Pedernales River Chili Con Carne V. 2.0




Chili Con Carne (Peppers with Meat) is the Official Dish of Texas and as a natural born Texan I would like to think I have a pretty good handle on what makes a good bowl of red.  I have tried MANY different recipes and I have found this to be the best tasting, easy to prepare chili out there. The list of ingredients is short, the preparation is simple and I guarantee your guests will love it.

By the way, you will notice there are no beans in my recipe. True chili does not contain beans. Beans are great on the side but anyone that says beans go in chili is either misinformed or itching for a whoopin.

Here is the list of ingredients:

4 pounds of lean beef, chili or hamburger grind
2 tablespoons of bacon drippings
1 large white onion, chopped
2 teaspoons of minced garlic
3 teaspoons of salt
1 teaspoon of Mexican oregano
1 teaspoon of ground cumin
1 28 ounce can of diced tomatoes
1 15 ounce can of tomato paste
2 cups of boiling water
6 tablespoons of chili powder

Step 1: Melt the Bacon Drippings

Melt the bacon drippings in a large stock pot over medium heat.

Bacon drippings are a staple here in Texas. They make everything better except for maybe coffee and fruit salad. 

If you don't have bacon drippings you can use vegetable oil but your chili won't be as good as it could be.

Step 2: Add the Meat

When the bacon drippings are melted add your meat.

Brown the meat evenly and then drain off the excess grease.

Step 3: Onions and Garlic

Add the onions and garlic. Stir frequently and cook until the onions are translucent.

Step 4: Dump in the Rest!

Add the remaining ingredients and stir well.

The amount and kind of chili powder you add is entirely up to you. We tend to like a lot of heat here in Texas so I usually go with 4 or 5 tablespoons of hot chili powder along with 1 or 2 tablespoons of mild chili powder.

Allow the mixture to come to a boil and then reduce the heat so that the chili simmers. Allow the chili to simmer uncovered for 1 hour stirring occasionally.

Step 5: Enjoy!

You can eat the chili as soon as it is done but to be honest it is much better the next day after the flavors have had a chance to mellow and meld.

You can eat the chili as it is with perhaps beans and cornbread, Yankee style over spaghetti or perhaps as another classic Texas dish - Frito Pie! Just pour the chili over Fritos and cheddar cheese.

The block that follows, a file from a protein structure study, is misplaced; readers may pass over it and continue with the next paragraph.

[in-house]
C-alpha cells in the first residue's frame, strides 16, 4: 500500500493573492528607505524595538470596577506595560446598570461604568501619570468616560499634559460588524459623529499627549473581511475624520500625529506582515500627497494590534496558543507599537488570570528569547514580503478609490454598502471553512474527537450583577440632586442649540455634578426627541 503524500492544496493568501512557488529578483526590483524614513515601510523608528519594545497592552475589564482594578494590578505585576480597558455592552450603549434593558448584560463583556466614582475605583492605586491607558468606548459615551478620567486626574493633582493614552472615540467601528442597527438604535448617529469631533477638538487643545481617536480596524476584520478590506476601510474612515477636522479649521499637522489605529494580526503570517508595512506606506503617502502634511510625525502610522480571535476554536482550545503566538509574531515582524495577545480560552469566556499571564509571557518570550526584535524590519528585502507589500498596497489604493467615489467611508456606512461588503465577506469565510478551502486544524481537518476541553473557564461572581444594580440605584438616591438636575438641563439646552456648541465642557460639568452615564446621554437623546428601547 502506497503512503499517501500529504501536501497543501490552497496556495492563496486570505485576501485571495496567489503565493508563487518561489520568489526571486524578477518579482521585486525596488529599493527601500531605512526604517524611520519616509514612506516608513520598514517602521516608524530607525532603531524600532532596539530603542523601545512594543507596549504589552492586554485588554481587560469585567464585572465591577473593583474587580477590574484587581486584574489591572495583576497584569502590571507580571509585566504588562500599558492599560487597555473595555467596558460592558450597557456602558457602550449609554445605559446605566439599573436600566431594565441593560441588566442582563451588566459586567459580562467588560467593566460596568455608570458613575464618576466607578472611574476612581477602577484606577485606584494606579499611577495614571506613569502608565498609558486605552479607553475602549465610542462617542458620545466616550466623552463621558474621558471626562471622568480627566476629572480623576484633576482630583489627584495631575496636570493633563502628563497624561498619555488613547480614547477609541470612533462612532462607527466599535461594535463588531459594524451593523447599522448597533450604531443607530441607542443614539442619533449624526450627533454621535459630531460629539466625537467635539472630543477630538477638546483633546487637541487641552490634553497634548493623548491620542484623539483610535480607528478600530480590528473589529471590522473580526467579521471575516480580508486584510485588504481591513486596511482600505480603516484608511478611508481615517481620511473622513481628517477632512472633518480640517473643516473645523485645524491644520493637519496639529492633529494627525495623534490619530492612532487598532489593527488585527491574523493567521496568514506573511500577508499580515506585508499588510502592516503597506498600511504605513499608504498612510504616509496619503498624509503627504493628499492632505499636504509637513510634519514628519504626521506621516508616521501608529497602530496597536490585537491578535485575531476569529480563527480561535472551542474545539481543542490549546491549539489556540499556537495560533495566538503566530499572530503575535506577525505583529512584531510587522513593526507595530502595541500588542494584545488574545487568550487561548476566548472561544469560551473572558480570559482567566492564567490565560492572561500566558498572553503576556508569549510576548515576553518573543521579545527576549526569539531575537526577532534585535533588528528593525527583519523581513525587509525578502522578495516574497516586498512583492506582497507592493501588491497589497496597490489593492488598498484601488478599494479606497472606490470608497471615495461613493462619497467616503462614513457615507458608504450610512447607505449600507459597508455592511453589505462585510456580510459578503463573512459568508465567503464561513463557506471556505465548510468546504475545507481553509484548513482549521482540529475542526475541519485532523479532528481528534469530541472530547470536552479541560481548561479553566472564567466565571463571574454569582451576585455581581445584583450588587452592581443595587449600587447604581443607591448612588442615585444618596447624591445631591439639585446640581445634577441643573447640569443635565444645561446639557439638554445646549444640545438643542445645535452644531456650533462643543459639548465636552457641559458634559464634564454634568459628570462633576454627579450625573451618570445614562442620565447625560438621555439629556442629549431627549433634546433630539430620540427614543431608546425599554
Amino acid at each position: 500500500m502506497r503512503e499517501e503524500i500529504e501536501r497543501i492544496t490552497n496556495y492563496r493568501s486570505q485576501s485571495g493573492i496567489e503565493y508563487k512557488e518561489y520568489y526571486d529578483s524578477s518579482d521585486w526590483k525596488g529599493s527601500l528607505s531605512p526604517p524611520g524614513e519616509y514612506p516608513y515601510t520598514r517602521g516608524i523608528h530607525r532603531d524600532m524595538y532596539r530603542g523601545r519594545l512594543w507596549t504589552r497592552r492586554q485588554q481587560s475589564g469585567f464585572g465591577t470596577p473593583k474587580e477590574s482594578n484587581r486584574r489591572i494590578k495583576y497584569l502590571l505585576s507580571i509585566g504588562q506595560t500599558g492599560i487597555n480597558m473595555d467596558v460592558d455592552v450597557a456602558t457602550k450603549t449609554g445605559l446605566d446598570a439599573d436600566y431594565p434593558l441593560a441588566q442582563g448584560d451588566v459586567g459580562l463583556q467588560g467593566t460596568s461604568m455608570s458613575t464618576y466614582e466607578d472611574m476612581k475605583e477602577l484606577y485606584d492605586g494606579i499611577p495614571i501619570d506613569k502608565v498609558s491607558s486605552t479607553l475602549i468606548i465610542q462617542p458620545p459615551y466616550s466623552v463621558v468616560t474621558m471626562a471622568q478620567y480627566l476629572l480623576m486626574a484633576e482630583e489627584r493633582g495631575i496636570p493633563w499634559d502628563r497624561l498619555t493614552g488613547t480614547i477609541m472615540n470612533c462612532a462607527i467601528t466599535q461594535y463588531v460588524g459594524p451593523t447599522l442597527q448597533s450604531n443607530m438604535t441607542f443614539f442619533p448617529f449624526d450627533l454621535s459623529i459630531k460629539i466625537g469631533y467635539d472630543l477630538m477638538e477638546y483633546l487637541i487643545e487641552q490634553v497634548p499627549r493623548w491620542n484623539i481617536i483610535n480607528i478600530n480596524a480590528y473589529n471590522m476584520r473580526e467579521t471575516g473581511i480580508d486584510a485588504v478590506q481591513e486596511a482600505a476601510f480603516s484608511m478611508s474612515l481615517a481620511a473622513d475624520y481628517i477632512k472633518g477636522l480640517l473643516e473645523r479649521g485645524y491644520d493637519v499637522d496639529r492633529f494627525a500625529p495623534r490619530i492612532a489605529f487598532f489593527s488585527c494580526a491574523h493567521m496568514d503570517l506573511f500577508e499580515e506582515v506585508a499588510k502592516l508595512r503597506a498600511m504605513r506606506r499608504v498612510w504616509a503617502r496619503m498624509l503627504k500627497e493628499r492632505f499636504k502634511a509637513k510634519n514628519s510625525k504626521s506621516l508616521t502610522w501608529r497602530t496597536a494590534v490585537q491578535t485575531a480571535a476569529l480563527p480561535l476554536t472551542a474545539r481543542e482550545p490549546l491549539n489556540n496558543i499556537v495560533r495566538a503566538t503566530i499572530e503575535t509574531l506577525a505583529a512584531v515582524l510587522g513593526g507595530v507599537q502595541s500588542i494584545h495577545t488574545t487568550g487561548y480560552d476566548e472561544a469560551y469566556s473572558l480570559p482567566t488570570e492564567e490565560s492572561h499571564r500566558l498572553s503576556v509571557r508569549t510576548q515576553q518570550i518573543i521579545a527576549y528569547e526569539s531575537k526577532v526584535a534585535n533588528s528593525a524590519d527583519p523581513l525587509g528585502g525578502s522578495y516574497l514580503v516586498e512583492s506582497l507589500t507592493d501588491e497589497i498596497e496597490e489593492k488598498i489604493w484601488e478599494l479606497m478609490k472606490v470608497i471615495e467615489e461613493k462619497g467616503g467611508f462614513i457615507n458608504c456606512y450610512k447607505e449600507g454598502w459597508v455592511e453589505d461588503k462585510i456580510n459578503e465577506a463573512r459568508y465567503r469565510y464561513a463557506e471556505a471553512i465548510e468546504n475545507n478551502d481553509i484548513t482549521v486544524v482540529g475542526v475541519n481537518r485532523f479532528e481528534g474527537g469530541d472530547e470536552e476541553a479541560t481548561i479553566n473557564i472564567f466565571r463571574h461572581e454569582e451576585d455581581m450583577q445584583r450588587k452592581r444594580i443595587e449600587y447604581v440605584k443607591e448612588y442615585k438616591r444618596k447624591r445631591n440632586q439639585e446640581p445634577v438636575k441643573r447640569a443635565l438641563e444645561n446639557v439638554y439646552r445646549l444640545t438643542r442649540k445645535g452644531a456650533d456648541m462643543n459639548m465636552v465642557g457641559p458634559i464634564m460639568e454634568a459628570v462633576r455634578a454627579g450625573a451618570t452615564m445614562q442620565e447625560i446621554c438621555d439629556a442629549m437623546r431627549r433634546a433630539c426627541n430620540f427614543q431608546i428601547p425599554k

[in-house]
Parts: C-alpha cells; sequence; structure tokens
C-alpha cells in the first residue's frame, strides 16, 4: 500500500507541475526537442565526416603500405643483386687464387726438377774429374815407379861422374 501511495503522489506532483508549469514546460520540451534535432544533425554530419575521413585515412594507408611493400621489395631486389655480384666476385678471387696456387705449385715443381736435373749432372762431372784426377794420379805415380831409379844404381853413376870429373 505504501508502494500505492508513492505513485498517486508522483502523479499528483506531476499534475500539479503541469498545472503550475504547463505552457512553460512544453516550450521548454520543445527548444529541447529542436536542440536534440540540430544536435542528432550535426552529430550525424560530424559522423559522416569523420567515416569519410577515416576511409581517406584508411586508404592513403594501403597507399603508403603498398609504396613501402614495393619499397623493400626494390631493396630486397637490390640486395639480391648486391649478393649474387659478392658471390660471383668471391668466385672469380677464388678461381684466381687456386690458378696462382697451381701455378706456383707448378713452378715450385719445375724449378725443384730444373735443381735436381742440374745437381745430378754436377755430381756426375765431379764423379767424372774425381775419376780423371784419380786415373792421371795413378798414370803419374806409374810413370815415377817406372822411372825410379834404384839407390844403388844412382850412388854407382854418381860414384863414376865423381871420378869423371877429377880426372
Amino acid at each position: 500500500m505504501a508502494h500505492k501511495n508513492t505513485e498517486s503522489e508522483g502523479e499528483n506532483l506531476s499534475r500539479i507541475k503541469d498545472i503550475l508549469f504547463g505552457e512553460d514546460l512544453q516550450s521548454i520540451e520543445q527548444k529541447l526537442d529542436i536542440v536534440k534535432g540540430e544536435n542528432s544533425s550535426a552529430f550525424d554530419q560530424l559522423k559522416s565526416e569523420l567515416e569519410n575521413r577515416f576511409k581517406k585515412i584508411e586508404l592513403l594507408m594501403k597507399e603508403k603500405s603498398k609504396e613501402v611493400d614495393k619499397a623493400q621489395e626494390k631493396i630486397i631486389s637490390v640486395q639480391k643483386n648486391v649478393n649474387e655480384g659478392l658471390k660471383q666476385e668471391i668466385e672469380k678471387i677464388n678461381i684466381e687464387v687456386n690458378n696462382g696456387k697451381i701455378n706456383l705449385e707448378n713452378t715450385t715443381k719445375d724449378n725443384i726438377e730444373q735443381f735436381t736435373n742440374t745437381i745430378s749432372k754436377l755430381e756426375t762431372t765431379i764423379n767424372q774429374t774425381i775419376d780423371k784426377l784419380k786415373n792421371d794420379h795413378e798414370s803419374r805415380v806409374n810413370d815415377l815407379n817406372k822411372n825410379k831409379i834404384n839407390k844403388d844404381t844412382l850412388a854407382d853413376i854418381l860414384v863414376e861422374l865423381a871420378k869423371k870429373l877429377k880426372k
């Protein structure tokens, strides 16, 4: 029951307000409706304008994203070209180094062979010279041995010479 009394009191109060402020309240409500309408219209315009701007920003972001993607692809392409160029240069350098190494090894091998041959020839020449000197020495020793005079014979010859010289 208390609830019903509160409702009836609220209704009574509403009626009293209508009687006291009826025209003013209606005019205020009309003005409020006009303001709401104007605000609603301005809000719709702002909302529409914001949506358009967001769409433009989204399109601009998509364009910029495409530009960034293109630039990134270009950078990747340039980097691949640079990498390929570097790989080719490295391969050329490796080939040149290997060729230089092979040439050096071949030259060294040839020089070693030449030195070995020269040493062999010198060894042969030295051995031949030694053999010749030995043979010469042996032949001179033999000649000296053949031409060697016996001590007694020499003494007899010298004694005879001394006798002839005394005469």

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    14 Discussions


    Reply 6 years ago on Introduction

    Thanks for the simple recipe. But I have a problem, you see I live in Finland and we don't have much of a chili culture. Where can I use this instead of just sticking my spoon in it and eating all at once? On spaghetti, inside hot dog sandwiches is all I can think of. Any other creative Texan ways?


    Reply 6 years ago on Introduction

    A traditional way to eat chili here in Texas is Frito Pie. You put Fritos in a bowl and cover with chili and grated cheese. It is wonderful!


    8 years ago on Introduction

    Fritos and cheddar cheese is my style with some sour cream (I'm from California) and scallion onion pieces.

    And for reasons unknown to us non-native Texans, that name is pronounced PERD uh NAL us after the river.  As if you were saying Perd 'n Alice.  It is not pronounced like it is spelled. 

    3 replies

    Reply 8 years ago on Introduction

    I'm with you on the onions. My kids like sour cream in theirs to temper the heat a bit. They also like rice in theirs, which appears to be an East Texas/Louisiana practice. I just take mine straight up.


    Reply 8 years ago on Introduction

    And of course I forgot to say what I started to say! That recipe looks fantastic and I'm going to give it a try ASAP.


    Reply 8 years ago on Introduction

    Just about all of the chili contests don't allow the use of beans or other "fillers" so I stay away from them. But I love some good chipotle pinto beans on the side.

    I often freeze it in quart size freezer bags. I almost think it tastes better after a long sit in the deep freeze.